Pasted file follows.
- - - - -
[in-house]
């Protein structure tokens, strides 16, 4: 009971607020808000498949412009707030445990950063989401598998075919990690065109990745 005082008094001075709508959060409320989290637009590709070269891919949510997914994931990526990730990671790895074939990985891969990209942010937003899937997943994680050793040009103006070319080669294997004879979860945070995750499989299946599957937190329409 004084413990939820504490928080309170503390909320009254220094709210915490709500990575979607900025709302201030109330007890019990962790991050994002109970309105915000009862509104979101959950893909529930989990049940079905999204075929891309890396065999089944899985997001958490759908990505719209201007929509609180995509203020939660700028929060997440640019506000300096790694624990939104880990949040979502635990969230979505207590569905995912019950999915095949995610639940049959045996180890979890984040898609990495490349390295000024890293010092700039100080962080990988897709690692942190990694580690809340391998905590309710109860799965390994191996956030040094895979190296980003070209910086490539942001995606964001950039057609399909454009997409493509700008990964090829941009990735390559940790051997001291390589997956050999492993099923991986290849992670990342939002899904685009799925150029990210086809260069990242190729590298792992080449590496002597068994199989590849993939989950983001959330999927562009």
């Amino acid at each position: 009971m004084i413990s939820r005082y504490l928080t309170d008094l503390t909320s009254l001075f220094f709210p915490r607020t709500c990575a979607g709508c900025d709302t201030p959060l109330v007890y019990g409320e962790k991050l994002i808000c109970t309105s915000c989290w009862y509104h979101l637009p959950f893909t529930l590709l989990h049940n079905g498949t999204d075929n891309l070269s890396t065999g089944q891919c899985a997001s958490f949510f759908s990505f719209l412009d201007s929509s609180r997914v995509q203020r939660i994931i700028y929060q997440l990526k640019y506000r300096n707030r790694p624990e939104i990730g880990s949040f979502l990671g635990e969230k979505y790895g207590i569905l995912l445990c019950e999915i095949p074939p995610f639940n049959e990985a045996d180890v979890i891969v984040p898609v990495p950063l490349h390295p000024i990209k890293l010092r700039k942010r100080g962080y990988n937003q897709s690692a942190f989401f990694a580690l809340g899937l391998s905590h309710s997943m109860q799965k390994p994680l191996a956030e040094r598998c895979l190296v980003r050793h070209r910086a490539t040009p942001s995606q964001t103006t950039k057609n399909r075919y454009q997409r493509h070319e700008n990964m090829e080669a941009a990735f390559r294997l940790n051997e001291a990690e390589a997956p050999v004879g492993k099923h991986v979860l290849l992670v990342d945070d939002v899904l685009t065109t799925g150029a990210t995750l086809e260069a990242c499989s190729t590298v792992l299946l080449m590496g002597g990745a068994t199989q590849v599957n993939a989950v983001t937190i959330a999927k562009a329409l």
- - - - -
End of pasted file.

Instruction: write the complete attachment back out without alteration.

[in-house]
């Protein structure tokens, strides 16, 4: 009971607020808000498949412009707030445990950063989401598998075919990690065109990745 005082008094001075709508959060409320989290637009590709070269891919949510997914994931990526990730990671790895074939990985891969990209942010937003899937997943994680050793040009103006070319080669294997004879979860945070995750499989299946599957937190329409 004084413990939820504490928080309170503390909320009254220094709210915490709500990575979607900025709302201030109330007890019990962790991050994002109970309105915000009862509104979101959950893909529930989990049940079905999204075929891309890396065999089944899985997001958490759908990505719209201007929509609180995509203020939660700028929060997440640019506000300096790694624990939104880990949040979502635990969230979505207590569905995912019950999915095949995610639940049959045996180890979890984040898609990495490349390295000024890293010092700039100080962080990988897709690692942190990694580690809340391998905590309710109860799965390994191996956030040094895979190296980003070209910086490539942001995606964001950039057609399909454009997409493509700008990964090829941009990735390559940790051997001291390589997956050999492993099923991986290849992670990342939002899904685009799925150029990210086809260069990242190729590298792992080449590496002597068994199989590849993939989950983001959330999927562009």
């Amino acid at each position: 009971m004084i413990s939820r005082y504490l928080t309170d008094l503390t909320s009254l001075f220094f709210p915490r607020t709500c990575a979607g709508c900025d709302t201030p959060l109330v007890y019990g409320e962790k991050l994002i808000c109970t309105s915000c989290w009862y509104h979101l637009p959950f893909t529930l590709l989990h049940n079905g498949t999204d075929n891309l070269s890396t065999g089944q891919c899985a997001s958490f949510f759908s990505f719209l412009d201007s929509s609180r997914v995509q203020r939660i994931i700028y929060q997440l990526k640019y506000r300096n707030r790694p624990e939104i990730g880990s949040f979502l990671g635990e969230k979505y790895g207590i569905l995912l445990c019950e999915i095949p074939p995610f639940n049959e990985a045996d180890v979890i891969v984040p898609v990495p950063l490349h390295p000024i990209k890293l010092r700039k942010r100080g962080y990988n937003q897709s690692a942190f989401f990694a580690l809340g899937l391998s905590h309710s997943m109860q799965k390994p994680l191996a956030e040094r598998c895979l190296v980003r050793h070209r910086a490539t040009p942001s995606q964001t103006t950039k057609n399909r075919y454009q997409r493509h070319e700008n990964m090829e080669a941009a990735f390559r294997l940790n051997e001291a990690e390589a997956p050999v004879g492993k099923h991986v979860l290849l992670v990342d945070d939002v899904l685009t065109t799925g150029a990210t995750l086809e260069a990242c499989s190729t590298v792992l299946l080449m590496g002597g990745a068994t199989q590849v599957n993939a989950v983001t937190i959330a999927k562009a329409l």